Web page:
However, the most important reason for moving away from calling on volunteers or even non-volunteers is that these practices reduce the number of responses that each student makes in a lesson. Let’s say that I have a class of 20 students and call on each student once. Each student would make one response. However, if ALL students say answers chorally, share answers with their partners, write down talking points before a discussion, solve a math problem on a whiteboard, or hold up a response card, each student would make 20 responses. More learning will occur with 20 responses versus one.
Essential No. 4: Structure the active participation procedure.
All high-leverage instructional practices, including active participation procedures, are intentional, structured, planned, and consistently implemented. Let’s look at a number of common practices and the structure needed for optimum use.
When answers are short and the same, teachers can request that students say the answer together. However, the teacher must act like the conductor of the school band or choir. The teacher must direct the students using a vocal signal such as “everyone” or a hand signal. Without a signal or cue, students will blurt out the answer and other students will simply mimic their peers.
When answers are long and different, teachers might ask students to share answers with their assigned partners. Again, structure beyond “turn and talk” should be added. First, to avoid one of the partners dominating the partnership, the teacher should assign designations such as 1 and 2, A and B, or Blue and Red, so the teacher can direct one of the students to share the answer. Second, the teacher can give a job to both partners. For example, the teacher might say, “Ones, tell your partner the answer to the question. Twos, then tell your partner if you agree or disagree and why.”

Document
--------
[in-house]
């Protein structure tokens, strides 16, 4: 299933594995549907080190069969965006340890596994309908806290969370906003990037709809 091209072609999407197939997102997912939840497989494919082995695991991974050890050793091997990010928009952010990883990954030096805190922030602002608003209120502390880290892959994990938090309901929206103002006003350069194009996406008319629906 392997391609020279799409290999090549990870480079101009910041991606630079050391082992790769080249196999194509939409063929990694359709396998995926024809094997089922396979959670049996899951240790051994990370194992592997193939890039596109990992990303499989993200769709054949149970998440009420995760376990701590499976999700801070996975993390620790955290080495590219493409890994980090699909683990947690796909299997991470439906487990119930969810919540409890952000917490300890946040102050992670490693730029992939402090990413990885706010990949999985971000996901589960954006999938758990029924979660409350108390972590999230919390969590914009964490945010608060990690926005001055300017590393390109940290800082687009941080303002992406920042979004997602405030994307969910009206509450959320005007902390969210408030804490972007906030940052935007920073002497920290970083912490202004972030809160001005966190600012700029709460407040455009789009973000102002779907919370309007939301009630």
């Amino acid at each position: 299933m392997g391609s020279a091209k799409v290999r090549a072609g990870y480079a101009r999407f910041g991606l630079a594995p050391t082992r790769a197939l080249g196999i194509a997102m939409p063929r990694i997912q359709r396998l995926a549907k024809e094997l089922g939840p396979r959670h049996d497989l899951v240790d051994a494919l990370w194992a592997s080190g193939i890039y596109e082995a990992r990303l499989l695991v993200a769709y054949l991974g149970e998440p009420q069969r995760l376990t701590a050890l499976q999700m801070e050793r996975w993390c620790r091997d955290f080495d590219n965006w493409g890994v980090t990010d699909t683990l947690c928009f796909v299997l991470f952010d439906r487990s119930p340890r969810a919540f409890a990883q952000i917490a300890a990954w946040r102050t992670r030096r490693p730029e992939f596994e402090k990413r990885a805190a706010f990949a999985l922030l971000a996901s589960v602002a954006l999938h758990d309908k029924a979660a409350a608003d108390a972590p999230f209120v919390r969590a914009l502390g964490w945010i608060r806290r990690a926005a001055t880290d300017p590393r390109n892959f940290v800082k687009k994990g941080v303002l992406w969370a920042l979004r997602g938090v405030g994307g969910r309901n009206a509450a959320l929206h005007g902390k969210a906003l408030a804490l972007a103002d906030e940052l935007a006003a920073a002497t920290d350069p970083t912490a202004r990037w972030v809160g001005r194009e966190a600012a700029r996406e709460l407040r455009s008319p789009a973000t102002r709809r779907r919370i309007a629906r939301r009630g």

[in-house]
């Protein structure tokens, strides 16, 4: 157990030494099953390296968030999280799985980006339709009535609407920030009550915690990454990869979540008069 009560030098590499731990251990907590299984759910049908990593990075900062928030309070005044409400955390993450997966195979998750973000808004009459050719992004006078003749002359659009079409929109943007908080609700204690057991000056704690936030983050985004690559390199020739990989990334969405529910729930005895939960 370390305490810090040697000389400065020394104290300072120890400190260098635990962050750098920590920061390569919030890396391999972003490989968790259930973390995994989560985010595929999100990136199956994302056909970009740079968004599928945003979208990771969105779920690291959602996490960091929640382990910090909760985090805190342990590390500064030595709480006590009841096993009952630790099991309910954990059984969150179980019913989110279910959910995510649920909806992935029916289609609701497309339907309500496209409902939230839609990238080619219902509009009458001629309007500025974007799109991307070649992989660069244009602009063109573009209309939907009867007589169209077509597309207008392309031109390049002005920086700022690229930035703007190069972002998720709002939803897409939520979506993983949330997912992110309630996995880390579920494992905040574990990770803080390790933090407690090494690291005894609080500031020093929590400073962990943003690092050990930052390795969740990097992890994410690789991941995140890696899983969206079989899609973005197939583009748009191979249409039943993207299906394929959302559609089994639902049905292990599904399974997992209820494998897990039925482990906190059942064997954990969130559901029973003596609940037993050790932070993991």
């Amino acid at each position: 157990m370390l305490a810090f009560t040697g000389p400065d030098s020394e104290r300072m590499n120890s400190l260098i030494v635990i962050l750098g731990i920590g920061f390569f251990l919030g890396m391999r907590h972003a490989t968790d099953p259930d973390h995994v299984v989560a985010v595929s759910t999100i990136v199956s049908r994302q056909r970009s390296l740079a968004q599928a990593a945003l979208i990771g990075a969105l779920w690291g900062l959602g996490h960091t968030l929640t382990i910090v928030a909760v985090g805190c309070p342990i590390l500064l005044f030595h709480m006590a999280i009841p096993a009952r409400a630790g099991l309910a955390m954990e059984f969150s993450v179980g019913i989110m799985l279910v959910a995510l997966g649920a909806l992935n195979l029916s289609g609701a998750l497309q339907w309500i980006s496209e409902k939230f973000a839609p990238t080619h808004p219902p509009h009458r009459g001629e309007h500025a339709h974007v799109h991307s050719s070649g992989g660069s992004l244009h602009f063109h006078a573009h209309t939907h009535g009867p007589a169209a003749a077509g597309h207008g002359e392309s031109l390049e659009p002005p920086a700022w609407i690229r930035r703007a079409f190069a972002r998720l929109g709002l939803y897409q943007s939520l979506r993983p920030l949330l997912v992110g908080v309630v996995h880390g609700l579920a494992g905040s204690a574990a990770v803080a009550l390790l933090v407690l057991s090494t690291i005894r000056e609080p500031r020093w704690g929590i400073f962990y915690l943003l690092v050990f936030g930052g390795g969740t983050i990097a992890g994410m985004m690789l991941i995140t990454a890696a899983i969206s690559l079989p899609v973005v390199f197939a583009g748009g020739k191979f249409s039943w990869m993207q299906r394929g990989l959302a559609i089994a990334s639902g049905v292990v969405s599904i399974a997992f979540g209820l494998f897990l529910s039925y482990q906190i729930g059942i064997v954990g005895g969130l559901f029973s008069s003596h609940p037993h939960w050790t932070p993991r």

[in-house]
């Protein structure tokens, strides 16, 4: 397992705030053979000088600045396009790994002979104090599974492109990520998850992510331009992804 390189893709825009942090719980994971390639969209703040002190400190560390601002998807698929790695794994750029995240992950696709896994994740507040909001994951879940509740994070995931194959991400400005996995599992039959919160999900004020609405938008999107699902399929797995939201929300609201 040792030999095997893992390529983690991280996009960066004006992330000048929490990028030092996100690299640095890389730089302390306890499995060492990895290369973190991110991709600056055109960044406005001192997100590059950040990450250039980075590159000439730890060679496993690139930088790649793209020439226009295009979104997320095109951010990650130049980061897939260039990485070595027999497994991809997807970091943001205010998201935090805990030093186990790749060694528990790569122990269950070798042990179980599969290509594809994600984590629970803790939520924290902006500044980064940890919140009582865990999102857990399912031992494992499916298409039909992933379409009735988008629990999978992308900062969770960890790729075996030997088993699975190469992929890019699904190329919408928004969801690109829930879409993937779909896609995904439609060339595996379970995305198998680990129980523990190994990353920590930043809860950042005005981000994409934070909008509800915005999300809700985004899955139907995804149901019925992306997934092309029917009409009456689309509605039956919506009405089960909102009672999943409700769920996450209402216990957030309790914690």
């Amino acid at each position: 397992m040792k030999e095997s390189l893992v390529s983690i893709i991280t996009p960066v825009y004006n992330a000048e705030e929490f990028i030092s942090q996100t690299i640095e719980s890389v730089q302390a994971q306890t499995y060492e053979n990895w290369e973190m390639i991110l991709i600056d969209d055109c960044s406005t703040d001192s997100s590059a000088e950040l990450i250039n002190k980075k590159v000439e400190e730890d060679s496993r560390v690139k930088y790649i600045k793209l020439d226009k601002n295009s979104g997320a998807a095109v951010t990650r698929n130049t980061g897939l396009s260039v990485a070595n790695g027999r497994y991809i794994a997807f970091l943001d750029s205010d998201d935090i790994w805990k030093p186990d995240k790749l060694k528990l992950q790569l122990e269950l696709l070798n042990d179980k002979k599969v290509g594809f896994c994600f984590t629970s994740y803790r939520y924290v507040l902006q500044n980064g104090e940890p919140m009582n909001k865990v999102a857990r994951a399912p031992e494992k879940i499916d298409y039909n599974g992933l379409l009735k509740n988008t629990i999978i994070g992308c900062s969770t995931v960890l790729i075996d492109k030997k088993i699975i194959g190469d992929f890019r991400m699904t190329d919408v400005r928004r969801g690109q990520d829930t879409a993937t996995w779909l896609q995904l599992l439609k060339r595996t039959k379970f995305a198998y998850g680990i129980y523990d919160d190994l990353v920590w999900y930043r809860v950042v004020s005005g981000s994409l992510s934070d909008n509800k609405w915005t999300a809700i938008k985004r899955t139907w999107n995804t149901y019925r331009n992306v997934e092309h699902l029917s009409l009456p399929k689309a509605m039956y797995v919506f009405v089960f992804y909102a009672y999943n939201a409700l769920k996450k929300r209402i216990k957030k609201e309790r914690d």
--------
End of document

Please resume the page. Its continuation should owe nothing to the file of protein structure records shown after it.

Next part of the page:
Class discussions generally engage a small number of repeat participants. To increase the effectiveness and equity of discussions, the teacher can provide a well-planned prompt, give all students time to record their talking points, and have all students share their talking points with their partners. Thus, ALL students have been included. Also, having rehearsed their ideas, more students will join the formal class discussion
Students can be asked to respond by holding up their whiteboards, their fingers to indicate the correct answer out of four, or their True or False response cards. However, if students hold-up their whiteboards, fingers, or response cards as soon as they formulate their answers, some students may copy their peers’ responses. Instead, the students can form their answers on their desks and teacher can signal, “Show Me.”
Truly, Learning is NOT a Spectator Sport. If our mission is to enhance student learning, we must request structured, frequent, overt responses from all students. May you and your school make increasing opportunities to respond a priority. Everyone will benefit. I hope you'll join me for my presentation on April 7.
Dr. Anita Archer
Anita L. Archer, Ph.D., the recipient of 10 Outstanding Educator awards, has taught elementary and middle school students and has been a faculty member at San Diego State University, the University of Washington, and the University of Oregon. Currently, she serves as an educational consultant to school districts on effective instruction, classroom management, language arts instruction, and study skills strategies. She is a nationally known presenter and has authored numerous curriculum materials, chapters, books, and training resources. Among her works are the acclaimed REWARDS® reading program and The Tough Kid® video series.